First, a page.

"We took an unbiased approach and searched throughout the body for indicators of damage from sleep deprivation," says senior study author Dragana Rogulja, admitting, "We were surprised to find it was the gut that plays a key role in causing death." The accumulation occurred in both sleep-deprived fruit flies and mice.

    "Even more surprising," Rogulja recalls, "we found that premature death could be prevented. Each morning, we would all gather around to look at the flies, with disbelief to be honest. What we saw is that every time we could neutralize ROS in the gut, we could rescue the flies." Fruit flies given any of 11 antioxidant compounds — including melatonin, lipoic acid and NAD — that neutralize ROS buildups remained active and lived a normal length of time in spite of sleep deprivation. (The researchers note that these antioxidants did not extend the lifespans of non-sleep deprived control subjects.)

    fly with thought bubble that says "What? I'm awake!"

    Image source: Tomasz Klejdysz/Shutterstock/Big Think

    The experiments

    The study's tests were managed by co-first authors Alexandra Vaccaro and Yosef Kaplan Dor, both research fellows at HMS.

    You may wonder how you compel a fruit fly to sleep, or for that matter, how you keep one awake. The researchers ascertained that fruit flies doze off in response to being shaken, and thus were the control subjects induced to snooze in their individual, warmed tubes. Each subject occupied its own 29 °C (84F) tube.

    For their sleepless cohort, fruit flies were genetically manipulated to express a heat-sensitive protein in specific neurons. These neurons are known to suppress sleep, and did so — the fruit flies' activity levels, or lack thereof, were tracked using infrared beams.

    Starting at Day 10 of sleep deprivation, fruit flies began dying, with all of them dead by Day 20. Control flies lived up to 40 days.

    The scientists sought out markers that would indicate cell damage in their sleepless subjects. They saw no difference in brain tissue and elsewhere between the well-rested and sleep-deprived fruit flies, with the exception of one fruit fly.

    However, in the guts of sleep-deprived fruit flies was a massive accumulation of ROS, which peaked around Day 10. Says Vaccaro, "We found that sleep-deprived flies were dying at the same pace, every time, and when we looked at markers of cell damage and death, the one tissue that really stood out was the gut." She adds, "I remember when we did the first experiment, you could immediately tell under the microscope that there was a striking difference. That almost never happens in lab research."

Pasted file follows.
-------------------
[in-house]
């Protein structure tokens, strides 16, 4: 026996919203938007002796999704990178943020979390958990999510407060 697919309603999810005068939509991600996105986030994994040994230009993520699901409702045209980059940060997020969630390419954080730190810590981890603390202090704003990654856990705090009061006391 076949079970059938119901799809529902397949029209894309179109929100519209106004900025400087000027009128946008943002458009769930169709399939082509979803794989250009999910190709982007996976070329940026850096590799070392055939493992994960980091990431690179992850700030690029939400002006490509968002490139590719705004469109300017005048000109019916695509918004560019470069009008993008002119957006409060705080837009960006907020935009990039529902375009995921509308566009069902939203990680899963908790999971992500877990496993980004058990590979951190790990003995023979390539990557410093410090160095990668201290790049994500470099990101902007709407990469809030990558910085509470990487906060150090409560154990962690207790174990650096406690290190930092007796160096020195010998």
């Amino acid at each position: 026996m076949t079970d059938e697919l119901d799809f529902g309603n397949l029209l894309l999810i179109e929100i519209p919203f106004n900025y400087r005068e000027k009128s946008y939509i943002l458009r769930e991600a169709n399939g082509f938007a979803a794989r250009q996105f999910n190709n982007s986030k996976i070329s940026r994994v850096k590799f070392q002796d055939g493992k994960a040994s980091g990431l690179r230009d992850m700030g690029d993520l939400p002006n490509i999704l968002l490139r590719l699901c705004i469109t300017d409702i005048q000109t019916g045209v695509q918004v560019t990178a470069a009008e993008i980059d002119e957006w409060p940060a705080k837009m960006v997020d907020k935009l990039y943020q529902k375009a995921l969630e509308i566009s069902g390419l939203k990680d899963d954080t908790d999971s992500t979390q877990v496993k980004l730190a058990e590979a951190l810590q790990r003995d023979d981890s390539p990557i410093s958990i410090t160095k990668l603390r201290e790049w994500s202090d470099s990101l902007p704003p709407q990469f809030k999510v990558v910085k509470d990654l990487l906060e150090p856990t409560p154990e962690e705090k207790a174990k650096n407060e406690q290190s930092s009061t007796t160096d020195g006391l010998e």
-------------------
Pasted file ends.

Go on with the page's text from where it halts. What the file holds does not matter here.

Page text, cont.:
The experiments were repeated with mice who were gently kept awake for five days. Again, ROS built up over time in their small and large intestines but nowhere else.

    As noted above, the administering of antioxidants alleviated the effect of the ROS buildup. In addition, flies that were modified to overproduce gut antioxidant enzymes were found to be immune to the damaging effects of sleep deprivation.

    The research leaves some important questions unanswered. Says Kaplan Dor, "We still don't know why sleep loss causes ROS accumulation in the gut, and why this is lethal." He hypothesizes, "Sleep deprivation could directly affect the gut, but the trigger may also originate in the brain. Similarly, death could be due to damage in the gut or because high levels of ROS have systemic effects, or some combination of these."

    The HMS researchers are now investigating the chemical pathways by which sleep-deprivation triggers the ROS buildup, and the means by which the ROS wreak cell havoc.

    "We need to understand the biology of how sleep deprivation damages the body so that we can find ways to prevent this harm," says Rogulja.

    Referring to the value of this study to humans, she notes,"So many of us are chronically sleep deprived. Even if we know staying up late every night is bad, we still do it. We believe we've identified a central issue that, when eliminated, allows for survival without sleep, at least in fruit flies."